Rather than posing as a critical unmasker, using her paintings to rip the scales from our eyes and show us the ugliness of the contemporaryera in all its grotesque glory, instead Chen Hui offers a gentler sort of meditation. She lets us have our fun and poke fun at it too. She seemsto understand that even as our masks are false, we need them to negotiate our place in a world dominated by polished veneers andsuperficial values. By making the disguises worn by these people in her latest series obvious costumes, she allows us to see both the surfaceand the subcutaneous at once; to see the ham-fisted attempts to adorn and embellish ourselves, in spite of the scars and the blemishes, thesag and the wrinkles, that we can never really conceal.
The flamboyant wigs, the burlesque adornments, the sagging bellies, the scarred, lined and pitted skin, appear and reappear throughout thisseries. Yet these flaws and faux fixes are neither the object of the artist's mockery nor her pity. They are simply the testaments to theunvarnished, pedestrian realness that lurks beneath the hyperreal, gleaming surfaces of modern identity in this age of glib commercialism, andthe gimcrack gaudy baubles with which we so often define ourselves. By exaggerating the exterior packaging, and squeezing her everydaycharacters into vaudevillesque glamorous costumes-costumes into which they never quite fit-Chen Hui lightly reminds us that all that glitters isnot gold. Nevertheless, if the value of the "fool's gold" of our commodified, cosmeticized, costumed identities is its capacity help us constructthe externalized selves we use to interface with the social world, then it is precisely our use of that fool's gold-those fantasies of ourselvesalchemized into something sparkling, desirable, and valuable-that offers the richest visual food for thought in these works.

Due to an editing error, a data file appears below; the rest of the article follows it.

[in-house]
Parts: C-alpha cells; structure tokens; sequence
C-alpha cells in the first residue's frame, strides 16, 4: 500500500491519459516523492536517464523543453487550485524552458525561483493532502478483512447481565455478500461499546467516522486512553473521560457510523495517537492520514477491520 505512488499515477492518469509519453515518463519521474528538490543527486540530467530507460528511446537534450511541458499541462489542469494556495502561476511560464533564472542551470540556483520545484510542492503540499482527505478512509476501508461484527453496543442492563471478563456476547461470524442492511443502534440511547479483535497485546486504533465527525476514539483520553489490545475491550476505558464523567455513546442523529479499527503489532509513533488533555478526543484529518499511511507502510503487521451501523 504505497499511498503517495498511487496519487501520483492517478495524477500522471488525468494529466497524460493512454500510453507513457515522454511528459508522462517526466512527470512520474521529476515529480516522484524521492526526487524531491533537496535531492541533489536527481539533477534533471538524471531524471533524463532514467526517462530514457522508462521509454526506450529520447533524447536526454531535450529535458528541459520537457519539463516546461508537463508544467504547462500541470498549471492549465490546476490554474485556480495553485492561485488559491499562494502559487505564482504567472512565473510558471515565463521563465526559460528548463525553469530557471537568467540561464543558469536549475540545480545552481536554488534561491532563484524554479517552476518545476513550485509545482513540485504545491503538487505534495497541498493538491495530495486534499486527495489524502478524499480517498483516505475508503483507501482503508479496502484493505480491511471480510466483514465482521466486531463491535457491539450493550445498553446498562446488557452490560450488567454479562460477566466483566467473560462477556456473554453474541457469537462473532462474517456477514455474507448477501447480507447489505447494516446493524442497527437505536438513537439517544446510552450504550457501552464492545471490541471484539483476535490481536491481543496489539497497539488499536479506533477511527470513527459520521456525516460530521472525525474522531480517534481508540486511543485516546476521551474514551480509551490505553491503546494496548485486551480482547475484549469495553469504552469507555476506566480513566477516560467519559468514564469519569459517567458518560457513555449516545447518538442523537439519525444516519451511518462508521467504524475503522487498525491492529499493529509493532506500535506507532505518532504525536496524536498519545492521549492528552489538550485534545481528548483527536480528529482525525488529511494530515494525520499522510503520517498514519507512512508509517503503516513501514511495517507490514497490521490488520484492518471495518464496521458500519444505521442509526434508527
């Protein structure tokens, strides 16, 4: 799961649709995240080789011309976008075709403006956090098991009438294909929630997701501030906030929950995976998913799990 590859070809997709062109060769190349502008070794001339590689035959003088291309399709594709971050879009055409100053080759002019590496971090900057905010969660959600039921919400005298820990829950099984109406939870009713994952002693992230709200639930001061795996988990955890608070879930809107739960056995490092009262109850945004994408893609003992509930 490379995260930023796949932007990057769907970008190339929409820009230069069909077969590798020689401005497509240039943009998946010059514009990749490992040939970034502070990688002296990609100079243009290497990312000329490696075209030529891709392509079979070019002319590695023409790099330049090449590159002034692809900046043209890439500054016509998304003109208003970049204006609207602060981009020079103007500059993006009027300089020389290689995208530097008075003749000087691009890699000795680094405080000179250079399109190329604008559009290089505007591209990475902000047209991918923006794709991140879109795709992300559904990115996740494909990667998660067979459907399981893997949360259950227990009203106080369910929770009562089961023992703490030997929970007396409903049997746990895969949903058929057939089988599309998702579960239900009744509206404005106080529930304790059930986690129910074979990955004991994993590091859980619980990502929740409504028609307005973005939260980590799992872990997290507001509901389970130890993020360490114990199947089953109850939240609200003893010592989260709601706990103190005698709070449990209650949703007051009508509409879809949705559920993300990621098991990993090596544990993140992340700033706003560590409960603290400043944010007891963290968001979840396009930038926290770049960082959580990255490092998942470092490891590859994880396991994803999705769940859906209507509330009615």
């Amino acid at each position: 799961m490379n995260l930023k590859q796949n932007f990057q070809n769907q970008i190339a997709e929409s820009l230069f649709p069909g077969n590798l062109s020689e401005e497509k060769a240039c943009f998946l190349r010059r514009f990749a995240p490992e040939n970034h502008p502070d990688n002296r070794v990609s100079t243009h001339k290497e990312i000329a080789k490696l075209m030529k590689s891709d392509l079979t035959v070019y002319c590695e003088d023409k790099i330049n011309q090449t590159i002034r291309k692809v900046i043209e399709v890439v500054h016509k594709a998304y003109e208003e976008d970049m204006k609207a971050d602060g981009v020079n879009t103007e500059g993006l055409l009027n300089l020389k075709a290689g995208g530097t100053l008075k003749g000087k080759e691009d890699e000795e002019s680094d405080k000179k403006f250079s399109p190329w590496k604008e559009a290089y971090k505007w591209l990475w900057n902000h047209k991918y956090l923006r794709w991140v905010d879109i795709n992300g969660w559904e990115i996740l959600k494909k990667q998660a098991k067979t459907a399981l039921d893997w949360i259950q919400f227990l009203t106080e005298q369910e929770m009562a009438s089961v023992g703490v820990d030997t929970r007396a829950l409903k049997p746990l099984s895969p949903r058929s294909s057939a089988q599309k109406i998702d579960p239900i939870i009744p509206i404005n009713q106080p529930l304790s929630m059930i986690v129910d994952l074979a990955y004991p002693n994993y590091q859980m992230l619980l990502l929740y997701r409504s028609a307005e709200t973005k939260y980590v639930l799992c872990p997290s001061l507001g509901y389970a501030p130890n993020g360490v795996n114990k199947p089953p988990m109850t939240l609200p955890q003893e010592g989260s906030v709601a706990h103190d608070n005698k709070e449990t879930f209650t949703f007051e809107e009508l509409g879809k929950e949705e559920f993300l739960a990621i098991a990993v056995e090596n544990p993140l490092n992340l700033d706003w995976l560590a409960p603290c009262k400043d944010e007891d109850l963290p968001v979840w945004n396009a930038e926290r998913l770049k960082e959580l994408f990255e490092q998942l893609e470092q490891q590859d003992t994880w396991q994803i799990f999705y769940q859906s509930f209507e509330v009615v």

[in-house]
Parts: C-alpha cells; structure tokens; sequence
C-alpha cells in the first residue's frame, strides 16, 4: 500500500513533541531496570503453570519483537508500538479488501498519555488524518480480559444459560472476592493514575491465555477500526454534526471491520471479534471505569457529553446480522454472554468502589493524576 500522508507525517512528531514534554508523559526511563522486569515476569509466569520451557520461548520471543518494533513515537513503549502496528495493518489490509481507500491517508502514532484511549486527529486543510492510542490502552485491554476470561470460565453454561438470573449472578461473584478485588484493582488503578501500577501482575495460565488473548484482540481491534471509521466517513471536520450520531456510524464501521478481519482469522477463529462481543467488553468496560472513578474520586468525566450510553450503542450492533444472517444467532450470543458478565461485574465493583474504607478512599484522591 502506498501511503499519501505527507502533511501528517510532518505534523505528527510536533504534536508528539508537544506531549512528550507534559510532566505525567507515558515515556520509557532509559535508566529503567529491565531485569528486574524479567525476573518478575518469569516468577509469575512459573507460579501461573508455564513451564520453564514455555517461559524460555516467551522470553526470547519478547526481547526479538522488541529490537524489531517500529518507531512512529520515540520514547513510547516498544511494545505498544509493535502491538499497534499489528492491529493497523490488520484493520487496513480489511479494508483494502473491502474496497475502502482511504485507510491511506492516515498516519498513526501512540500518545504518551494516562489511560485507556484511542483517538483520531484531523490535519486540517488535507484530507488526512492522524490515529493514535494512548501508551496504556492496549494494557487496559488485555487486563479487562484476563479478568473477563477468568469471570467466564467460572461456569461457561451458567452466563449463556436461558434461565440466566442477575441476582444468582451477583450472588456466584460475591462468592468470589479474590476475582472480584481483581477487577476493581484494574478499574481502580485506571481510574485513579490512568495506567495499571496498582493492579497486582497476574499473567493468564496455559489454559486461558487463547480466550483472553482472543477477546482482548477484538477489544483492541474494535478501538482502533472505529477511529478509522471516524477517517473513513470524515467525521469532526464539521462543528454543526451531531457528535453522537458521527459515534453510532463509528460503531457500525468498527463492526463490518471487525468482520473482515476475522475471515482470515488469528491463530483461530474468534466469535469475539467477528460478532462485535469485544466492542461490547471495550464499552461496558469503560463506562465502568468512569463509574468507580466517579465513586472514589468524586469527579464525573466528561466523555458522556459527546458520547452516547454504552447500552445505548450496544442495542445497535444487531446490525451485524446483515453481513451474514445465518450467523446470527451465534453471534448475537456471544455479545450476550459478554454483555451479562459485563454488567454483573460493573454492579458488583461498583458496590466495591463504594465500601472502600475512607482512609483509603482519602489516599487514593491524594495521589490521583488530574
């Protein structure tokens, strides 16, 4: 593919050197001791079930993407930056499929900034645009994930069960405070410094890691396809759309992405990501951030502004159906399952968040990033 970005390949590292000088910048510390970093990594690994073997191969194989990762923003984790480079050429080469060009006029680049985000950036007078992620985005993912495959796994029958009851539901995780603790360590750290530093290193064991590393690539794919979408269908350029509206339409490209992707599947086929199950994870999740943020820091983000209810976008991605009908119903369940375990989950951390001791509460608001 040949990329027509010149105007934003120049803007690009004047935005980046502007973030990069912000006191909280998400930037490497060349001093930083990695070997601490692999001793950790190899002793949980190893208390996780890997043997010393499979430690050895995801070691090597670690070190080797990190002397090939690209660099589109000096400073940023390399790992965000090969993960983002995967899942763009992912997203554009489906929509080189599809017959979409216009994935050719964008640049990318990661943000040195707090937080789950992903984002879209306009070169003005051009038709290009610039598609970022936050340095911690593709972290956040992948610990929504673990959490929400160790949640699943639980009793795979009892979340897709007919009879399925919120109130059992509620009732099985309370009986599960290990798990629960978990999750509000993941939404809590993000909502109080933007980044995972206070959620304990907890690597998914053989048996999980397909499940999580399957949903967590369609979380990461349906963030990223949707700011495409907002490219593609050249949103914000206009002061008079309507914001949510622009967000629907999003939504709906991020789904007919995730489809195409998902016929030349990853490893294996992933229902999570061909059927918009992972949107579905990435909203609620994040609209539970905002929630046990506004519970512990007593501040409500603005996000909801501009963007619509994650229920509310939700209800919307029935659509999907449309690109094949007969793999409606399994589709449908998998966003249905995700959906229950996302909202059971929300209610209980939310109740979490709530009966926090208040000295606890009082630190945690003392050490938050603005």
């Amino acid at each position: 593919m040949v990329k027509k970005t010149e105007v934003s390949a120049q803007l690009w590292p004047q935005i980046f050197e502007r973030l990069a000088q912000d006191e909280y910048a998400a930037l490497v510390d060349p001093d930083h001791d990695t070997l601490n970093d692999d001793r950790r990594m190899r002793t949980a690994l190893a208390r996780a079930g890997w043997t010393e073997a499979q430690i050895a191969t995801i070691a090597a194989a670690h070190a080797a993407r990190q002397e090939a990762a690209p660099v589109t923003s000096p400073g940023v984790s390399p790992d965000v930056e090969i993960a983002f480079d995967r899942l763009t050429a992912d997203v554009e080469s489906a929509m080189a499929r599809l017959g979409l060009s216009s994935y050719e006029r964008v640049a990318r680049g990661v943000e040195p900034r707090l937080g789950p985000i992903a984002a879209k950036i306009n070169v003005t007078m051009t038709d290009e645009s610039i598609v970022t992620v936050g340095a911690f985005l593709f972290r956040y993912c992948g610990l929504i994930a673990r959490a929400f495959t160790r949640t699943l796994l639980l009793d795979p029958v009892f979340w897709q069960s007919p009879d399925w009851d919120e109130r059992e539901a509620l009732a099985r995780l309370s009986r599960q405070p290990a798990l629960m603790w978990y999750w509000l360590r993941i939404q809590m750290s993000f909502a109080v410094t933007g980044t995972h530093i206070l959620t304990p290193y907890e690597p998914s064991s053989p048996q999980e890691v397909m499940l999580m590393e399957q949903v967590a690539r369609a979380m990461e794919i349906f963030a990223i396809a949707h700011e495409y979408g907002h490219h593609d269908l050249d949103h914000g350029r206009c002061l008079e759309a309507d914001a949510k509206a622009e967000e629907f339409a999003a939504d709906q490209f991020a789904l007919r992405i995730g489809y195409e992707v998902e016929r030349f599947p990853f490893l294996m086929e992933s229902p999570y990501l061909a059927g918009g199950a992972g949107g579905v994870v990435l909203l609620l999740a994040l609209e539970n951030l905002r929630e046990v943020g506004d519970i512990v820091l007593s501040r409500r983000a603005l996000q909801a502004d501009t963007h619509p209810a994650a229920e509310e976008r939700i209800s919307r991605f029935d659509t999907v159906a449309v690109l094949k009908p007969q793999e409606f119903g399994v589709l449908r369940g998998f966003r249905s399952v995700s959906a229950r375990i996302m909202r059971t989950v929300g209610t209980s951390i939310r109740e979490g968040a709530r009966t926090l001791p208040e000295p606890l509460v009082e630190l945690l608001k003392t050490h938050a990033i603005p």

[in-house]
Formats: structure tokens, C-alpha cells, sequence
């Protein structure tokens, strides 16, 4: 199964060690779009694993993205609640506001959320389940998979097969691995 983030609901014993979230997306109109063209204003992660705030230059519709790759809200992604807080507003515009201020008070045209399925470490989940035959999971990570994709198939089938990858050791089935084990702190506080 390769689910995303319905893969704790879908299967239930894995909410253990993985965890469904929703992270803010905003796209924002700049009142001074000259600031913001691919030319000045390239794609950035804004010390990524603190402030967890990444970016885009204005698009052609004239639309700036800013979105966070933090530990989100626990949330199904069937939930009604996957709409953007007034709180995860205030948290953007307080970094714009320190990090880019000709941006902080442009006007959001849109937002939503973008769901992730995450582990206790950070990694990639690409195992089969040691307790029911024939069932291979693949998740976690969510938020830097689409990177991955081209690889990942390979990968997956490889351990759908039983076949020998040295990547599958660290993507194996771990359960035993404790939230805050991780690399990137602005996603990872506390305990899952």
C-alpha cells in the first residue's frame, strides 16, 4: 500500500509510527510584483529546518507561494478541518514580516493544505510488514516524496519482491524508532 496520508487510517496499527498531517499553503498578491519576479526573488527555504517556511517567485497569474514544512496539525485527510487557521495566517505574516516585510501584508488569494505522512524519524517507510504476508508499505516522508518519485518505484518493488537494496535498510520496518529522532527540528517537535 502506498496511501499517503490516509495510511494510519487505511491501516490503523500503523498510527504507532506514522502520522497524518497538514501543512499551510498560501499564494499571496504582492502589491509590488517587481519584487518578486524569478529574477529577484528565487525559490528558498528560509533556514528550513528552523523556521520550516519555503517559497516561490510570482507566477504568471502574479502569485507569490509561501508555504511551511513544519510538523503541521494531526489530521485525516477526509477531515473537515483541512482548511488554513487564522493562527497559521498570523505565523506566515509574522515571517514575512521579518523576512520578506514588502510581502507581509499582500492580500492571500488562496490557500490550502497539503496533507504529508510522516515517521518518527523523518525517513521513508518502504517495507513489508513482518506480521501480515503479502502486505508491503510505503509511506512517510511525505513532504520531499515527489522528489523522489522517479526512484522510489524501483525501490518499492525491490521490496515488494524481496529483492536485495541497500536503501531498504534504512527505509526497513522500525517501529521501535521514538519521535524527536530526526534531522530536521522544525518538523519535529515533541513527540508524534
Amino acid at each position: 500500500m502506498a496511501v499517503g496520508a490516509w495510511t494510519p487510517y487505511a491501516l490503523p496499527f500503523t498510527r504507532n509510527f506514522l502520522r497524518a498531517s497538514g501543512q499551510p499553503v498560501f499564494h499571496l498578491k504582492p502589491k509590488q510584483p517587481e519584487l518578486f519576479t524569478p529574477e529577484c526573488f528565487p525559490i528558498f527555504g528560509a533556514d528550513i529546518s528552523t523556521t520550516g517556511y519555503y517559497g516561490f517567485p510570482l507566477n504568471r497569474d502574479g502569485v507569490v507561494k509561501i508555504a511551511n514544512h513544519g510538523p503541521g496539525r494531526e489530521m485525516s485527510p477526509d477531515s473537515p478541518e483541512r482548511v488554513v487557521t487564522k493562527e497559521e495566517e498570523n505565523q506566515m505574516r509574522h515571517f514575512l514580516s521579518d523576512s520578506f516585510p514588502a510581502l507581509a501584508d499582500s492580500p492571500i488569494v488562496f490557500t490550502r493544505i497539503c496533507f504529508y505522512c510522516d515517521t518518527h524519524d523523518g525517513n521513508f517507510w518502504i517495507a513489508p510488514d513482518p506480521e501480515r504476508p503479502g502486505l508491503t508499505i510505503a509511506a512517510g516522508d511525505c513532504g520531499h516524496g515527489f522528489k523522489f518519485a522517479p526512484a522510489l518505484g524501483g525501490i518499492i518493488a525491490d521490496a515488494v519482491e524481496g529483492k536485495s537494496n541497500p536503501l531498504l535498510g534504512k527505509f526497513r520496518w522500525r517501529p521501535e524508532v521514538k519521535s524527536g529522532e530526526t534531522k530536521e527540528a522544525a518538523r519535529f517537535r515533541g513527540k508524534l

The collaborative work of Sabina Lang and Daniel Baumann (hereafter referred to as L/B) unites the symbolic and the spectacular in apractice that has been defying genre for nearly twenty years. Together they have created installations, environments, public interventions,paintings, games and even a mobile hotel room, often using visual languages that are often reminiscent of Op and Pop-inspired design. Intheir previous works, brightly-colored patterns run across the walls, floors and windows of art centers, community centers and galleries andeven cover a stretch of rural roadway. Elsewhere, giant, inflatable plastic tubes span the windows of a building's facade, becoming a twisted(but highly regular) latticework of impossible passageways. Shiny, decorative "modules" and light fixtures made of molded plastic are arrangedinto patterns that bring a set of visual variables into harmony. Throughout L/B's universe, there is an emphasis on creating new connectionsbetween and within existing spaces and sets, and a desire to activate otherwise aesthetically neglected zones of connection (hallways,stairwells, etc.). Visually stimulating, the work highlights the act of seeing while inviting viewers to forge their own pathways towardinterpretation.
For "I'm Real", Lang/Baumann's solo exhibition at Galerie Urs Meile in Beijing, the result of their three-month residency at the gallery, theartists have combined two elements to create a site-sensitive response to the city of Beijing and the gallery space. Entering the exhibition,one's eyes are immediately directed downward, toward Beautiful Carpet #1, which covers the gallery in zigzagging bands of color that includelemon yellow, Barbie pink and midnight blue, amplifying the existing architecture's angularity. The carpet's pattern suggests a fractured,crisscrossing network of galvanic pathways that visitors can use to navigate the space, trying one and then another as they move about theinstallation. Walking on the artwork, one is suddenly surrounded by it; rather than studying wall-hung artworks from a measured distance, wehave no choice but to move into and through an immersive visual experience that ignites the senses.